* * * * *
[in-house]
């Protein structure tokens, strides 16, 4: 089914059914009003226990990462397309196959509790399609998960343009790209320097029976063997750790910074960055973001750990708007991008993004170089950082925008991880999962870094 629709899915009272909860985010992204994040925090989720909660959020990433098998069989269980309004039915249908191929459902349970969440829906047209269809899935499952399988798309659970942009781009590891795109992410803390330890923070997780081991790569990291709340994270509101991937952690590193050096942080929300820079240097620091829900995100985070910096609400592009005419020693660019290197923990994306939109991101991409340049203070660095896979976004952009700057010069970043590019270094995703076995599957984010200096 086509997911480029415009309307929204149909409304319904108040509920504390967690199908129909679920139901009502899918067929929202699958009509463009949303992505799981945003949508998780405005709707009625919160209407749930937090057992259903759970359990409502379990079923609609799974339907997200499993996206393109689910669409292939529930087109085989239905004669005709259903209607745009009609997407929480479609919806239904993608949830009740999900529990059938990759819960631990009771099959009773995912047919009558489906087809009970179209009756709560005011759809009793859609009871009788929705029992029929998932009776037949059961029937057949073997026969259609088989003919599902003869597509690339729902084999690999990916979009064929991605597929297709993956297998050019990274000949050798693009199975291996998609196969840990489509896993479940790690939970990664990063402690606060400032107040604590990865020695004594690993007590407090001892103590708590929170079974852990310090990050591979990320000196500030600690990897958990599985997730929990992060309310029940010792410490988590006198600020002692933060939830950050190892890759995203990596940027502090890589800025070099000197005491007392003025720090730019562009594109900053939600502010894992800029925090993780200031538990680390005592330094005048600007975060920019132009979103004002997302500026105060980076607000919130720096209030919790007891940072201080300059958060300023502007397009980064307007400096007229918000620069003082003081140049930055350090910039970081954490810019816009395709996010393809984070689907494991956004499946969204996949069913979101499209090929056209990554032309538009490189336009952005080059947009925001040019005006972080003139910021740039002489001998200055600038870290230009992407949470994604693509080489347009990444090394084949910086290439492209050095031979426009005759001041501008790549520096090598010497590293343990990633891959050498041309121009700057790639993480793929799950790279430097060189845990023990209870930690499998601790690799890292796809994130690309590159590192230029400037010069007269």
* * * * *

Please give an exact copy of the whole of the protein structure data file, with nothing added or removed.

[in-house]
């Protein structure tokens, strides 16, 4: 089914059914009003226990990462397309196959509790399609998960343009790209320097029976063997750790910074960055973001750990708007991008993004170089950082925008991880999962870094 629709899915009272909860985010992204994040925090989720909660959020990433098998069989269980309004039915249908191929459902349970969440829906047209269809899935499952399988798309659970942009781009590891795109992410803390330890923070997780081991790569990291709340994270509101991937952690590193050096942080929300820079240097620091829900995100985070910096609400592009005419020693660019290197923990994306939109991101991409340049203070660095896979976004952009700057010069970043590019270094995703076995599957984010200096 086509997911480029415009309307929204149909409304319904108040509920504390967690199908129909679920139901009502899918067929929202699958009509463009949303992505799981945003949508998780405005709707009625919160209407749930937090057992259903759970359990409502379990079923609609799974339907997200499993996206393109689910669409292939529930087109085989239905004669005709259903209607745009009609997407929480479609919806239904993608949830009740999900529990059938990759819960631990009771099959009773995912047919009558489906087809009970179209009756709560005011759809009793859609009871009788929705029992029929998932009776037949059961029937057949073997026969259609088989003919599902003869597509690339729902084999690999990916979009064929991605597929297709993956297998050019990274000949050798693009199975291996998609196969840990489509896993479940790690939970990664990063402690606060400032107040604590990865020695004594690993007590407090001892103590708590929170079974852990310090990050591979990320000196500030600690990897958990599985997730929990992060309310029940010792410490988590006198600020002692933060939830950050190892890759995203990596940027502090890589800025070099000197005491007392003025720090730019562009594109900053939600502010894992800029925090993780200031538990680390005592330094005048600007975060920019132009979103004002997302500026105060980076607000919130720096209030919790007891940072201080300059958060300023502007397009980064307007400096007229918000620069003082003081140049930055350090910039970081954490810019816009395709996010393809984070689907494991956004499946969204996949069913979101499209090929056209990554032309538009490189336009952005080059947009925001040019005006972080003139910021740039002489001998200055600038870290230009992407949470994604693509080489347009990444090394084949910086290439492209050095031979426009005759001041501008790549520096090598010497590293343990990633891959050498041309121009700057790639993480793929799950790279430097060189845990023990209870930690499998601790690799890292796809994130690309590159590192230029400037010069007269």